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Journal of Vascular Surgery: Venous and Lymphatic Disorders


Objective: Intraluminal anomalies within the left common iliac vein, characteristic of iliac vein compression syndrome, are thought to result from compression by and pulsation of the overlying right common iliac artery. This cadaver study was designed to expand on the existing literature by surveying and photographing these spurs in addition to exploring whether certain factors, inherent to the cadaver, are associated with spur presence.

Methods: Dissection to expose the aorta, inferior vena cava, and common iliac arteries and veins was performed in 51 cadavers. The spinal level at which the iliac vein confluence occurred was noted. The point at which the right common iliac artery crossed the left common iliac vein was examined for plaque presence. The overlying arterial structures were then transected to expose the venous system. The inferior vena cava was incised to facilitate observation into the mouth and full extent of the left common iliac vein. Spurs were photographed and documented. Statistical analysis was conducted to determine whether sex, body mass index, plaque presence, or level of the iliac vein confluence are associated with spur presence.

Results: Spurs within the left common iliac vein were observed in 16 of 51 cadavers (31.4%). All spurs were located at the point that the right common iliac artery crossed the left common iliac vein. Utilizing the classification system established by McMurrich, 67% (n=10) of spurs were marginal and triangular; 25% (n=4) were columnar. One (6%) marginal, linear spur and one (6%) partially obstructed spur with multiple synechiae were observed. Among this population, males were 73% less likely to have a spur (OR=0.269; p=0.041). No significant relationship was found between plaque presence and spur presence (OR=0.933; p=0.824) and no significant differences were noted between body mass index and spur presence (x2=1.752, p=0.625). Lastly, a significantly larger percent of spurs was found within cadavers with an iliac vein confluence located at the L5/S1 disc space (x2=9.650; p=0.002).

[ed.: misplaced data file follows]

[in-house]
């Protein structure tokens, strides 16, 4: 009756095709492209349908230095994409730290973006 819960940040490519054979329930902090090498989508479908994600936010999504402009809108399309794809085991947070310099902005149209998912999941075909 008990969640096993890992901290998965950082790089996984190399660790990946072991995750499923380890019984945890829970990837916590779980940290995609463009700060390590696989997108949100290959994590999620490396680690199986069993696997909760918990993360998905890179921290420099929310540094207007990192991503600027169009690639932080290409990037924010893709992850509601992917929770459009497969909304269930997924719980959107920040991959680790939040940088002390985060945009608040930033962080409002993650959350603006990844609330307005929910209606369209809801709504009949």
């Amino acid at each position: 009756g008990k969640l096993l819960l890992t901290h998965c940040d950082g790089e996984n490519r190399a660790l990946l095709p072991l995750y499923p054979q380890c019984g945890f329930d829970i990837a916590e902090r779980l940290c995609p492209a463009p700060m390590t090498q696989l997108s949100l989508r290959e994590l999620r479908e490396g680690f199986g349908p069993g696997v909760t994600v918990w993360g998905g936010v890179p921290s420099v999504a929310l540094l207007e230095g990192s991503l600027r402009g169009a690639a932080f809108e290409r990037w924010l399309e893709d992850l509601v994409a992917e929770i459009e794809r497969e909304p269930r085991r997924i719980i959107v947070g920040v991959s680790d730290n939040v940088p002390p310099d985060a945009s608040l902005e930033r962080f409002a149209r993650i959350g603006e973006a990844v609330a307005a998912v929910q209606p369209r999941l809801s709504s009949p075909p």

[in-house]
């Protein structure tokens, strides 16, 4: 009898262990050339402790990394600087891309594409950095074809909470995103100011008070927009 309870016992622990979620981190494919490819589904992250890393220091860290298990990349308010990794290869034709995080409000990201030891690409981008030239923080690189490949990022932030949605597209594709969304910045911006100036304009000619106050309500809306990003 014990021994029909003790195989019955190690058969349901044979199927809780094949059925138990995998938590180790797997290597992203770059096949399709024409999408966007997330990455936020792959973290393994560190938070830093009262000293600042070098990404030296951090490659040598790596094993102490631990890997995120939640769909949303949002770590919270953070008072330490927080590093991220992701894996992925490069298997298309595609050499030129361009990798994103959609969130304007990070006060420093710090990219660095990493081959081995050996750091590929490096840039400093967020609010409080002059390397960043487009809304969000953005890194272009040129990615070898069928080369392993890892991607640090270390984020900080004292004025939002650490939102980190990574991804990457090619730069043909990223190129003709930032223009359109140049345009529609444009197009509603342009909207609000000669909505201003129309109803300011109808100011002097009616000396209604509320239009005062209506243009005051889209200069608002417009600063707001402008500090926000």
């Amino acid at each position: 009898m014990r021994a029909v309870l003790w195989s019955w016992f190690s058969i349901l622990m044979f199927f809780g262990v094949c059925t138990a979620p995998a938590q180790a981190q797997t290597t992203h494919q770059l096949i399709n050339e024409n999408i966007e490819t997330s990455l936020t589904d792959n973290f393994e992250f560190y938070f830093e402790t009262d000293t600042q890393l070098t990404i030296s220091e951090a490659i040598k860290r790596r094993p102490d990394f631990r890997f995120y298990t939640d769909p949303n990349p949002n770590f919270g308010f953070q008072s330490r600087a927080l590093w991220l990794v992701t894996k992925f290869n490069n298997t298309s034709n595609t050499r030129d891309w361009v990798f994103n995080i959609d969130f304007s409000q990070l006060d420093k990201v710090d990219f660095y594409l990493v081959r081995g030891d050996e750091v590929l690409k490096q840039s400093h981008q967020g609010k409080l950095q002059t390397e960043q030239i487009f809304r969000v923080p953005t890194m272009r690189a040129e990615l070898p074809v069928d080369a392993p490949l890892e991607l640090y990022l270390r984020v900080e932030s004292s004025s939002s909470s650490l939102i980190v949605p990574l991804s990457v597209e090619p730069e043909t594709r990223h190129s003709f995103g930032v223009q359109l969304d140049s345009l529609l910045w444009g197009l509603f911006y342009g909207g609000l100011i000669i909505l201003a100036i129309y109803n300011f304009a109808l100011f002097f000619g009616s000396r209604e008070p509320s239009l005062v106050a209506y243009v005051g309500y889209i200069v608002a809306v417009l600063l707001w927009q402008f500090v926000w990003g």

Conclusions: Study findings show that spurs are more common when the confluence of the common iliac veins occurs at a lower spinal level. The level of the iliac vein confluence may be important in identifying patients at increased risk of venous disease. The findings also suggest that plaque within the right common iliac artery and BMI display no distinct relationship with spur presence. Further investigation is needed to understand exactly what factors lead to spur formation.



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Iliac vein compression syndrome, iliac vein, venous thrombosis